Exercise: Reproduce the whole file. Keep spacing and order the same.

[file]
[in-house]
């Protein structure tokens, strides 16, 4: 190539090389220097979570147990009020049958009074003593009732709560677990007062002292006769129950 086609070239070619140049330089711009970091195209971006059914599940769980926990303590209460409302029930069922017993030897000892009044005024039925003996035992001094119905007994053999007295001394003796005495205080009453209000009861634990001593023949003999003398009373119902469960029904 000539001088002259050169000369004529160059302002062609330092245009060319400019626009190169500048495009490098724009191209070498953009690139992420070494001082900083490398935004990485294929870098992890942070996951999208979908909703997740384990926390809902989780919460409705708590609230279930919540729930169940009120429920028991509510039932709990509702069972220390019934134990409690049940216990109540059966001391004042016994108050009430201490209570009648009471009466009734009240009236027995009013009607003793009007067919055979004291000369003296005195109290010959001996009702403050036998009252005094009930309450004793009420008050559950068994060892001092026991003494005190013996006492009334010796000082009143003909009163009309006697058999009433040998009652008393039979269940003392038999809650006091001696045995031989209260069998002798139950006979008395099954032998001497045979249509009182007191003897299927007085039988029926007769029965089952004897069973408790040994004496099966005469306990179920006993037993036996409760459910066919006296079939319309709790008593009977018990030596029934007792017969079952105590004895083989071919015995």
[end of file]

[in-house]
């Protein structure tokens, strides 16, 4: 190539090389220097979570147990009020049958009074003593009732709560677990007062002292006769129950 086609070239070619140049330089711009970091195209971006059914599940769980926990303590209460409302029930069922017993030897000892009044005024039925003996035992001094119905007994053999007295001394003796005495205080009453209000009861634990001593023949003999003398009373119902469960029904 000539001088002259050169000369004529160059302002062609330092245009060319400019626009190169500048495009490098724009191209070498953009690139992420070494001082900083490398935004990485294929870098992890942070996951999208979908909703997740384990926390809902989780919460409705708590609230279930919540729930169940009120429920028991509510039932709990509702069972220390019934134990409690049940216990109540059966001391004042016994108050009430201490209570009648009471009466009734009240009236027995009013009607003793009007067919055979004291000369003296005195109290010959001996009702403050036998009252005094009930309450004793009420008050559950068994060892001092026991003494005190013996006492009334010796000082009143003909009163009309006697058999009433040998009652008393039979269940003392038999809650006091001696045995031989209260069998002798139950006979008395099954032998001497045979249509009182007191003897299927007085039988029926007769029965089952004897069973408790040994004496099966005469306990179920006993037993036996409760459910066919006296079939319309709790008593009977018990030596029934007792017969079952105590004895083989071919015995």